Unravelling the multiple levels of prey naiveté to alien predators in Australian critical weight range mammals

A project undertaken at the University of New South Wales, and supervised by A/Prof Peter Banks


Alien predators such as dogs, foxes and cats can have devastating impacts on native wildlife. In Australia, alien predators have extirpated many native prey populations whilst in other cases there is prolonged coexistence.  Naiveté towards new enemies is the traditional explanation for alien impacts - the notion that native prey lack the ability to recognise a novel threat and are easily captured. This simple idea may explain the rapid devastation wrought by alien predators on small island fauna but it fails to explain why native prey aren't always driven to extinction and whether past experience with other predators influences responses to new threats.


Banks and Dickman (2007) proposed a new model of naiveté, identifying the existence of three levels of naiveté determined by the evolutionary history of prey and the traits of predators; (1) where there is no recognition of risk, (2) where the risk is identified but the response is wrong and (3) where the alien predator is recognized and a response made but the new predator is simply superior. In this project, we will make the first tests of this theory in order to explain the role of naiveté in the vulnerability of Australian mammals to alien predators.


We aim to demonstrate that naiveté goes beyond the current simple notions and can take many forms to determine the current vulnerability of native prey to alien predators.  In experiment (1) we test for the presence of level 1 naiveté (no recognition) in free ranging bandicoots, a classic critical weight range species, towards predation risk from dogs and cats. In experiment (2) we use chemical analysis of the social and body odours of a suite of native and alien predators in order to determine whether common constituents exist amongst evolutionary divergent predators: to humans, each predator has a unique odour.  In experiment (3) we test between level 1 and level 2 naiveté (recognition but showing the wrong response) for free living mammals. In experiment (4) we experimentally test for naiveté and learning in the recognition of novel predators assessing both predator experienced and inexperienced prey.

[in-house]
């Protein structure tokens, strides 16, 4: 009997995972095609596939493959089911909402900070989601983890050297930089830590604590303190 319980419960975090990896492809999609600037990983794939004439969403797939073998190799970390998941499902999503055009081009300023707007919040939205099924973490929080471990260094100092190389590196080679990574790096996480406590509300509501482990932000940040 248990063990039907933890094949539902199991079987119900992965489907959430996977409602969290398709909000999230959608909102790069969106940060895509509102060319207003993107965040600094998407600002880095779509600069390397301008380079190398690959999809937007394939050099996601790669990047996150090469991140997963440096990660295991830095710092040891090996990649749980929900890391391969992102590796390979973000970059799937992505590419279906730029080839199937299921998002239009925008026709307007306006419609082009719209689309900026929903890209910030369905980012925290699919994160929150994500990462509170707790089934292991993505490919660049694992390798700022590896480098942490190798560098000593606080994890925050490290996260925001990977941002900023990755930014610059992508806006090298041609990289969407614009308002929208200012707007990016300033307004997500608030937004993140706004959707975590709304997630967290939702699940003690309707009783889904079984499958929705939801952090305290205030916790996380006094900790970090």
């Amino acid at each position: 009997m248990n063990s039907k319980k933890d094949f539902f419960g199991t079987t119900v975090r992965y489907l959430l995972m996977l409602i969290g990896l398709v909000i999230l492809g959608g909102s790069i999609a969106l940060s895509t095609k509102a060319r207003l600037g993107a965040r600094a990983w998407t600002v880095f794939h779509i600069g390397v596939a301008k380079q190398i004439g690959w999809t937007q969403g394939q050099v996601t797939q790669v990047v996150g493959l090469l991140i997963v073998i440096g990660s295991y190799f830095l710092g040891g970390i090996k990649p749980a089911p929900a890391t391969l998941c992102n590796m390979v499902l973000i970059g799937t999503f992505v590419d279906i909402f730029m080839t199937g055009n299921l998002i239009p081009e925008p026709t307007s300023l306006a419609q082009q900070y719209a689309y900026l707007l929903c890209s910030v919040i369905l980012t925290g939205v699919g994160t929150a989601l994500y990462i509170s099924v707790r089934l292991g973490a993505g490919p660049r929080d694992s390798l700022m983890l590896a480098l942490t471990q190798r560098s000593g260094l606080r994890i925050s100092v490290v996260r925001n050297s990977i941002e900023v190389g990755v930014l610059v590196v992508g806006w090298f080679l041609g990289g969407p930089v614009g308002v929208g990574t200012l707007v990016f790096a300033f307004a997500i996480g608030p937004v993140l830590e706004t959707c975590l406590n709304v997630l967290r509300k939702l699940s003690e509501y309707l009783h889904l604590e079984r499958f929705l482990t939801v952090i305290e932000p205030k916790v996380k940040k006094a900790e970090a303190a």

Our results will reveal the many complex forms of naiveté, which ultimately determine the likely extent of predator impacts.  The world already looks to Australia for insights to manage invasive species because of our long and notorious history with alien impacts - this project tackles the root cause driving the differences between impacts of alien and native predators.

 
Figure 1. Foraging holes left by bandicoots in a suburban lawn, the telltale signs of bandicoot activity surveyed in experiment 1.

Figure 2. The field set up for experiment 3 at one station.  Food (peanut pieces) is mixed through the tray of sawdust.  The infrared motion-sensor camera points at the tray to film foraging behaviour.  The perspex cover provides protection from rainfall.

Figure 3. from footage obtained in a trial for experiment 3; a bush rat, Rattus fuscipes.

 

Figure 4. Still from footage obtained in a trial for experiment 3; a northern brown bandicoot, Isoodon macrourus.